The start of a journey with yak wool

As with any great adventure, travelling across the Mongolian wilderness was not how I had imagined.

Impressions of Genghis Khan riding across the Steppe had long inspired a deep sense of wanderlust and compelled me to visit these landscapes which evoked pictures of traders, soldiers and caravans pursuing their great leader across a great expanse. The Gobi desert, the Altai mountains, the Siberian Taiga — I wanted to see it all.

I wondered had I bitten off more than I could chew. It was the very first day riding a horse in the Altai Mountains, and I was miserable.

ARRIVING IN ULAAN BATAAR

Sukhbaatar Square in the center of Ulaan Baatar

Curiosity turned to real excitement arriving in the Mongolian Capital and as the plane neared the runway, all those tiny white dots I had noticed in the distance were now transforming into a series of Yurts. It was fascinating to watch these modest traditional homes in such a beautiful rural setting but their charm, along with the rusted Russian pick-up trucks, overworked motorbikes and scattered farm equipment, was soon overshadowed by the oncoming city of Ulaan Bataar, a city complete with old Soviet factories, power plants and high rise apartment blocks.

Warm weather and clear skies coincided with my arrival in Ulaan Bataar and although the next five days would be largely uneventful, they were also very enjoyable as I soon learnt to live in much the same way as the locals by making the best out of what the city had to offer, rather than want for what the place was missing.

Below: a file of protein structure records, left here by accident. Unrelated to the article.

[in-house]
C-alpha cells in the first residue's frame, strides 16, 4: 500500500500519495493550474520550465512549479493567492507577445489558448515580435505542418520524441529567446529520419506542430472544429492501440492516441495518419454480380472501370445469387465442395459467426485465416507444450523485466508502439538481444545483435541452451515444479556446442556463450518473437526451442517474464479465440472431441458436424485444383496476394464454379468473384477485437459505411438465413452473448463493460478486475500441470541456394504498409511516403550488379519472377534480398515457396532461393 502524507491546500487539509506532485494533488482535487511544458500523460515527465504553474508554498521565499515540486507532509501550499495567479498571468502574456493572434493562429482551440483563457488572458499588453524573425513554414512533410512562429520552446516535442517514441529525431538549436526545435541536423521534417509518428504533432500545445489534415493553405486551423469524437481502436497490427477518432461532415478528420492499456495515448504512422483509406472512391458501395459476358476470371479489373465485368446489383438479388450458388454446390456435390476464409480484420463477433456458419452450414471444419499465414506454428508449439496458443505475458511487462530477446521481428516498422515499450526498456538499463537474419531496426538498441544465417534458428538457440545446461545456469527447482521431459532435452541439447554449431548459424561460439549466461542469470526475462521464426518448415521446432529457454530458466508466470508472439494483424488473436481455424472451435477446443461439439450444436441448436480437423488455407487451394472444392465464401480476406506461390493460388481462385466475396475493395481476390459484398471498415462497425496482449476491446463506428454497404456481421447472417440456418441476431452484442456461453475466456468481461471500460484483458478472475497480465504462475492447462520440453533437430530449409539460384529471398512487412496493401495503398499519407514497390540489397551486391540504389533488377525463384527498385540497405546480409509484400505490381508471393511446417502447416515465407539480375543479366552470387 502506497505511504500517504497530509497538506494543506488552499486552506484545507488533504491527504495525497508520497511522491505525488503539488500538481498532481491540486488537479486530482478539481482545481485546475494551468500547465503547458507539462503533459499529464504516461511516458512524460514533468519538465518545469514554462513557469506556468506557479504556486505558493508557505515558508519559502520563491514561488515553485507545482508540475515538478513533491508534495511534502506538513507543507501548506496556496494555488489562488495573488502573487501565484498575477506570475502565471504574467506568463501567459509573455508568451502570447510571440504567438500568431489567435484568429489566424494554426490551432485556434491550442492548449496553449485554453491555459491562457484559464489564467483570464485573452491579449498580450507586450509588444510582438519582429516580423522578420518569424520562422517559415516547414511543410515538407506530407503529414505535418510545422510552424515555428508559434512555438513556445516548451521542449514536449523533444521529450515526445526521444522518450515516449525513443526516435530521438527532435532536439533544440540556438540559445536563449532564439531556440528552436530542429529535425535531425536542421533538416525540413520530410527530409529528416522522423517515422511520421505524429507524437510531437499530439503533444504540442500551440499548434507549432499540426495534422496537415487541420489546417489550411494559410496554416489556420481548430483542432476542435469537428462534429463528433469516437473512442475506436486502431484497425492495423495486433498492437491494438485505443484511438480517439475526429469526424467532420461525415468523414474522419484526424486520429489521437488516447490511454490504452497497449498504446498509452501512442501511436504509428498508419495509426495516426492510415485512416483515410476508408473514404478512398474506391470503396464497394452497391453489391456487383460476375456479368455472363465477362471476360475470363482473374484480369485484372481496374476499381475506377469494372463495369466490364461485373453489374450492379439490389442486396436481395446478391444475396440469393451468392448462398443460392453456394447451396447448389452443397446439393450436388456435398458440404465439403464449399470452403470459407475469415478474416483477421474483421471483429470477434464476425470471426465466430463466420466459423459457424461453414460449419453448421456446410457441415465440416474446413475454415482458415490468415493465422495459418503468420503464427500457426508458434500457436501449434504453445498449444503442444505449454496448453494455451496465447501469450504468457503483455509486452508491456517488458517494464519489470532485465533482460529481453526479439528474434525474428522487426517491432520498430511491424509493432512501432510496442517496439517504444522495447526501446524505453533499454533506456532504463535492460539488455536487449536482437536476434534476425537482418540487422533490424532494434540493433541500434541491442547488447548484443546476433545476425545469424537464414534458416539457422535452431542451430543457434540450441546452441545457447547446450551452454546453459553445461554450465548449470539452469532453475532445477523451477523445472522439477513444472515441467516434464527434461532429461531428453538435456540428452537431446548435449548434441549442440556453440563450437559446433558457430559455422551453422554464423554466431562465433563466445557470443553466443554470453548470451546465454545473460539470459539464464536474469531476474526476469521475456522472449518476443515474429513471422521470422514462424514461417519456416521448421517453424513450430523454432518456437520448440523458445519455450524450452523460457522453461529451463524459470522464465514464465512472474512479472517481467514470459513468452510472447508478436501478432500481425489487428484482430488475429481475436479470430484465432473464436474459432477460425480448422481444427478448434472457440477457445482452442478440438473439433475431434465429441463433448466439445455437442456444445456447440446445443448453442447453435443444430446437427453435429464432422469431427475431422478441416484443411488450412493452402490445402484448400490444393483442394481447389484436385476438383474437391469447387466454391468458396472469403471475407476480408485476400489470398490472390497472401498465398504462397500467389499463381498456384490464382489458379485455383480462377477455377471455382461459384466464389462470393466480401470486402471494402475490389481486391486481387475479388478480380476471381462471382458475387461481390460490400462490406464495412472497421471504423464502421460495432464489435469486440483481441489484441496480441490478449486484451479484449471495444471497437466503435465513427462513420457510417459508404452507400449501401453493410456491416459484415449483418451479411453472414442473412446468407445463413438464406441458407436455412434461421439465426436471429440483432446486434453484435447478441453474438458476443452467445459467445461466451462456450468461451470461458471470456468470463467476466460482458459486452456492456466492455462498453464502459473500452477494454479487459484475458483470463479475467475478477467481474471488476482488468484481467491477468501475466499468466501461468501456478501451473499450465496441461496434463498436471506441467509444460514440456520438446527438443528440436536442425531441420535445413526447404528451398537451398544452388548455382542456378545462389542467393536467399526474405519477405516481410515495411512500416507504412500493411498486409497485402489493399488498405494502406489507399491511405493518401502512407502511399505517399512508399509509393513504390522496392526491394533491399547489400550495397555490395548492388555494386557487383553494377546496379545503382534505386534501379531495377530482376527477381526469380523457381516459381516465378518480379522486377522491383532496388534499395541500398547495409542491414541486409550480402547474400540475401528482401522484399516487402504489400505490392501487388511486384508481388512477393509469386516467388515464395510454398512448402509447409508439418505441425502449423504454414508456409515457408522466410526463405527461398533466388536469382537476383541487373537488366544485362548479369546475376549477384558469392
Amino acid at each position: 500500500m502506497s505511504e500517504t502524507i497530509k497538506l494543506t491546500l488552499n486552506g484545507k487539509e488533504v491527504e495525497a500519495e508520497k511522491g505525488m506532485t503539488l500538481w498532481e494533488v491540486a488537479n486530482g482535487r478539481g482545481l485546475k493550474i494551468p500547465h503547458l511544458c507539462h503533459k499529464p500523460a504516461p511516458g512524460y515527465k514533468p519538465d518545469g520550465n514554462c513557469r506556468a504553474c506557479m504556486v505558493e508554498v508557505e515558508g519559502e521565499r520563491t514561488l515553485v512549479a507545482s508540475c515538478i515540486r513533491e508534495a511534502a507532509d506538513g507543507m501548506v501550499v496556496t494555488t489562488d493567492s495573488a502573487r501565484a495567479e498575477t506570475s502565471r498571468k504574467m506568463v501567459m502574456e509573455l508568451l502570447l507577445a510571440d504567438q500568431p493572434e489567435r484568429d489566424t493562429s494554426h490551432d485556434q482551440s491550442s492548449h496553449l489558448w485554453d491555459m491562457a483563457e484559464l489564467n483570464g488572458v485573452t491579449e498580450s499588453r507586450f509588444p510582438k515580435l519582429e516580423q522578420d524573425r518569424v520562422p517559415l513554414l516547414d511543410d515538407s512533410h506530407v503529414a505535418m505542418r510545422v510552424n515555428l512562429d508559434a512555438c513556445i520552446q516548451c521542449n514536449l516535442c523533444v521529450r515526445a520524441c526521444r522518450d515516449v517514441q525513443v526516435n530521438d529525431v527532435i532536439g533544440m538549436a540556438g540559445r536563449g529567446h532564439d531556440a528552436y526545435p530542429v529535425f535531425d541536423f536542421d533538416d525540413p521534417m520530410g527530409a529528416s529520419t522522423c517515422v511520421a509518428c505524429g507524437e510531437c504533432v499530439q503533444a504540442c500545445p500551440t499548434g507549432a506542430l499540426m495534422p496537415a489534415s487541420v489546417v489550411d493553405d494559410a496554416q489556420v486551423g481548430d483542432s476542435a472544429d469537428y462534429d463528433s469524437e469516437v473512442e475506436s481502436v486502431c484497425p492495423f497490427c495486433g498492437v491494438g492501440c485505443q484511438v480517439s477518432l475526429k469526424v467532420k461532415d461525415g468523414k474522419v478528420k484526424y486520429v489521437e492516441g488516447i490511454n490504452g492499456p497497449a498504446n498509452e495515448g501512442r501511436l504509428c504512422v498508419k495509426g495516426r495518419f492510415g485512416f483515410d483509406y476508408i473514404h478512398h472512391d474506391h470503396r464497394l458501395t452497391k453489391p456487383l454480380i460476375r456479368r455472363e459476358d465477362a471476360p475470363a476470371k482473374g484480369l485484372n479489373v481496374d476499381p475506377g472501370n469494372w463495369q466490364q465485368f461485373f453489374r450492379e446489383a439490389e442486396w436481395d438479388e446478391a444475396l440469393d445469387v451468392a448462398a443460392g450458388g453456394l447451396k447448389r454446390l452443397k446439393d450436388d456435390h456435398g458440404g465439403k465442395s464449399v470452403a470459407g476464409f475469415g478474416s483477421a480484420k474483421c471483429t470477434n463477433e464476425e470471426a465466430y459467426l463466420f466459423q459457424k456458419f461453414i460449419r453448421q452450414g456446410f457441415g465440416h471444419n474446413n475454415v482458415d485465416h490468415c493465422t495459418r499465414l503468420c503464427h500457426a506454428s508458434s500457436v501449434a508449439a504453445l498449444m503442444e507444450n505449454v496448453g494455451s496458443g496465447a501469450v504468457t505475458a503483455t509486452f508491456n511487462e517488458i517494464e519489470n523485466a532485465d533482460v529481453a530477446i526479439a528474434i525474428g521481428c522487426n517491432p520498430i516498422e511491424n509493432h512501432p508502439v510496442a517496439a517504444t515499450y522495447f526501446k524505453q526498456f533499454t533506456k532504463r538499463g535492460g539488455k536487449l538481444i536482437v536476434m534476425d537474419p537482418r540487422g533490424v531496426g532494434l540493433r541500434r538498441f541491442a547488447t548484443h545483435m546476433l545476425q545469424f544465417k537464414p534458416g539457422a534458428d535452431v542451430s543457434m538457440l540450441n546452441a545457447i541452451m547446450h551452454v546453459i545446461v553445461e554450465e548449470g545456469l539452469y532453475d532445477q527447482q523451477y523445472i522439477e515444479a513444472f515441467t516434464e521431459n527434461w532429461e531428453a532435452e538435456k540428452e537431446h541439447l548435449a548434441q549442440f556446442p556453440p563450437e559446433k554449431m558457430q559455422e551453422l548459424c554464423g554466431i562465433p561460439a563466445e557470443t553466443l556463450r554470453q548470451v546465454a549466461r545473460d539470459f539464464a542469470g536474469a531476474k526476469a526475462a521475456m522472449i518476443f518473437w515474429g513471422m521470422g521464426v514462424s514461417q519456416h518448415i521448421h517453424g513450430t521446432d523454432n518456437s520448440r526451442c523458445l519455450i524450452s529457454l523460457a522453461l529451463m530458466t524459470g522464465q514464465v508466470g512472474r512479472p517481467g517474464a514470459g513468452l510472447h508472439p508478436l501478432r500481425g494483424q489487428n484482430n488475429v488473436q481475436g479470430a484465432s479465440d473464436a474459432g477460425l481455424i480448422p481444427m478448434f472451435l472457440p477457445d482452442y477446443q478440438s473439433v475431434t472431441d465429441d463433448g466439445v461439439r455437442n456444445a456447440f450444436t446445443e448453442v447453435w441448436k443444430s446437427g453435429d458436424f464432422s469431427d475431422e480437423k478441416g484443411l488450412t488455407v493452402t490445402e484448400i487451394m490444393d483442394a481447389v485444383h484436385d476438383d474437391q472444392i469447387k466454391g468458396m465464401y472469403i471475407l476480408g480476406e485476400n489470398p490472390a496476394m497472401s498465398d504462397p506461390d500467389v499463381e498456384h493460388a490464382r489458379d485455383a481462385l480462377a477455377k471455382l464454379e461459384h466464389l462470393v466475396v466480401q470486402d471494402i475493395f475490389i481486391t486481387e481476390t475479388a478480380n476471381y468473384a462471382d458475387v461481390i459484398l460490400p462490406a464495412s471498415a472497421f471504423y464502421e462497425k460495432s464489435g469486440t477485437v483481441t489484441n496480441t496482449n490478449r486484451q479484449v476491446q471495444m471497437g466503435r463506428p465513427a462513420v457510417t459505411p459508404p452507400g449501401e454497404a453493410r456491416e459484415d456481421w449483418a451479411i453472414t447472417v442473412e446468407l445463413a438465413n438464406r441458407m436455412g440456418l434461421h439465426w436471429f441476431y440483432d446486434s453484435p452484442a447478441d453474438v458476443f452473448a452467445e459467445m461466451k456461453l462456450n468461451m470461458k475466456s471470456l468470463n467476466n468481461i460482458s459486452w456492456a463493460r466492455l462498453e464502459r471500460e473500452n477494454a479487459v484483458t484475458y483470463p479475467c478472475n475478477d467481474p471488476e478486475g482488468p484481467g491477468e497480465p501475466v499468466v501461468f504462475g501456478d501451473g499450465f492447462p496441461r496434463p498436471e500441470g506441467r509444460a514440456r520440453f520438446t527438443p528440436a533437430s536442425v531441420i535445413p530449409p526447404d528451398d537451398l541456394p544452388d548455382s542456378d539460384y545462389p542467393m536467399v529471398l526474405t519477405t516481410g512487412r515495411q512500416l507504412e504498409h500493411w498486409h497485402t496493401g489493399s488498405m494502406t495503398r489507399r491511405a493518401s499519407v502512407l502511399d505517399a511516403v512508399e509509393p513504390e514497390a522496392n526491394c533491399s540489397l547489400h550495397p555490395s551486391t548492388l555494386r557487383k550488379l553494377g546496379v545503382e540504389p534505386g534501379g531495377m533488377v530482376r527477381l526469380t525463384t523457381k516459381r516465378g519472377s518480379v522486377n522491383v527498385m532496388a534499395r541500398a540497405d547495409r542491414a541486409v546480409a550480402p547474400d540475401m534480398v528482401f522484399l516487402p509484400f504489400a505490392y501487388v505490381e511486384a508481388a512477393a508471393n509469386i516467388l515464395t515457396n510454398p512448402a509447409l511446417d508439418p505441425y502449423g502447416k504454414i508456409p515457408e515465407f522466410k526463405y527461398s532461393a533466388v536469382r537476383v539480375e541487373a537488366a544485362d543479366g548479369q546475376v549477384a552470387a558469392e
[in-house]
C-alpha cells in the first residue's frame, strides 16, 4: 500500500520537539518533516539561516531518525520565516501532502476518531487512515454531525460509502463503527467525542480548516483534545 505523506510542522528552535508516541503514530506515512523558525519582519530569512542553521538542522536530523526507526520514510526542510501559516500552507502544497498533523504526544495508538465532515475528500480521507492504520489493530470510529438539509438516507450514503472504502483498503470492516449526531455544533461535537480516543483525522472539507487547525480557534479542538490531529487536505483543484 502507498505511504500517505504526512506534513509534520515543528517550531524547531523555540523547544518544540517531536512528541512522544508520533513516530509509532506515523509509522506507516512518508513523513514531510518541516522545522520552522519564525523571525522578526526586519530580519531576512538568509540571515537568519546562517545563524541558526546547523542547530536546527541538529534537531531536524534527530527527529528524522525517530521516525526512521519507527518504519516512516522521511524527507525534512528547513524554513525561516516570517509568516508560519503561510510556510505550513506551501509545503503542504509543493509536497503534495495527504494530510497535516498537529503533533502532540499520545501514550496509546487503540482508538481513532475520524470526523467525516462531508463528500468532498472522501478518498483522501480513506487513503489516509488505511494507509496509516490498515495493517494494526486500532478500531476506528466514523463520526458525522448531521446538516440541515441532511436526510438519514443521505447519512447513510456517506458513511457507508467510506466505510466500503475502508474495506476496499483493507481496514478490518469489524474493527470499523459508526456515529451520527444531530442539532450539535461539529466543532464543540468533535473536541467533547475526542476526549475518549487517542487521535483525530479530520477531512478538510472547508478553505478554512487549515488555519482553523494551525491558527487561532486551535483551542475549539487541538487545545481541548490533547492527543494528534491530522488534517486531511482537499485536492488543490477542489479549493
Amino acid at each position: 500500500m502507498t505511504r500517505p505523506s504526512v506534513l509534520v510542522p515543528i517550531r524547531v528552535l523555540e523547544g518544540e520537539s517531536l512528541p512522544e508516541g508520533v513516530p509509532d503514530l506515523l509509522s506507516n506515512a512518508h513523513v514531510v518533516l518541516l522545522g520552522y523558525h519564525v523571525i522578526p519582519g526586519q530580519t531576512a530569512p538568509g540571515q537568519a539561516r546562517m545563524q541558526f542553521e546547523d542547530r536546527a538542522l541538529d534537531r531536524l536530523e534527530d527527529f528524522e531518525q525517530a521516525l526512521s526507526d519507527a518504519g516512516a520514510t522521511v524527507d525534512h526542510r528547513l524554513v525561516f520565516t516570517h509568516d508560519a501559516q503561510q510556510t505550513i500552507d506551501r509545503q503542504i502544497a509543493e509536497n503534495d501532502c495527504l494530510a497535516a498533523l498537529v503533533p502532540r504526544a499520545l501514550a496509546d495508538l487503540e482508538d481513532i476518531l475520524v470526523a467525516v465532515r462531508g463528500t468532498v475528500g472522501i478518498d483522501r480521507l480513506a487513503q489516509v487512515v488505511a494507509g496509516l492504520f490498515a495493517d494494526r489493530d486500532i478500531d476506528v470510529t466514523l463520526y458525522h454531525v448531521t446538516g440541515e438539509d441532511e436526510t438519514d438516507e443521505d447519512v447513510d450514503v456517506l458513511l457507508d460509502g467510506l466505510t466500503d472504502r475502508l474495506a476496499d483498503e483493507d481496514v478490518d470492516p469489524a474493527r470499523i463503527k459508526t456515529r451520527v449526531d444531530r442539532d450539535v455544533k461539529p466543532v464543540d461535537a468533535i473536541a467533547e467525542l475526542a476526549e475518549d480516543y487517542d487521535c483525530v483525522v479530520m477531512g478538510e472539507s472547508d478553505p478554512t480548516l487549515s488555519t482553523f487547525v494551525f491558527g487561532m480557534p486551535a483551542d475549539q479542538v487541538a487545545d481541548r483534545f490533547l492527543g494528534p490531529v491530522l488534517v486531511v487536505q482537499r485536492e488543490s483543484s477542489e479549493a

In many ways I had not wanted to stay in a busy city at all, but actually, it ended up being my first real insight into what seemed like such a mysterious part of the world. From the Nike sneakers, iPhones, Coca Cola, and latest trends, to the gourmet restaurants, quaint cafe’s, high street shops and modern hotels — it was clear that even the locals of Ulaan Bataar wanted to live in comfort, rather than the lacklustre Yurts they are so famous for calling their home.

In hindsight, those five days spent in the city may have been uneventful but they did bring an unexpected reminder, that no matter where you go, people will always have the same ideas, the same needs and the same desires.

OLGII — THE LAST FRONTIER

Olgii, ethnically Kazakh, it is the western-most major town in Mongolia.

The town of Olgii was not only a 3 hour internal flight away from the Capital, but it also felt like the last frontier and an entirely different world to the big city. An ethnically Kazakh population meant the people looked different in the western corner of Mongolia and it was here, when I first found myself immersed in a true wilderness and an incredibly large horizon of blue. It was a land where the horse was a ready made replacement for a car.

A yurt, which I have mentioned several times, is actually referred to as a ““Ger”” in Mongolia and these are small tent-like accommodation with thick felt lining the roof. When I first arrived, there were two of these modest houses set up in the clearing of a wood with a frozen Khoton Nuur lake to one side, and the Altai Mountains towering overhead on the other. It was a remote place and there were only a couple of Kazakh families living in the area. I first met Lester, my guide, that evening and after a simple meal and even more simple conversation, I fell asleep to the sound of many yaks and goat, who were now grazing around my tent.

Early next morning, we began riding along the lake and the plan was to ride up toward a pass that was still currently deep in snow. I wish there were more words to describe this first day, other than relentless rain and icy cold winds, but it really was such a miserable day during which I thought about little more than the warmth of a cosy yurt and the hot milk tea they were sure to have inside.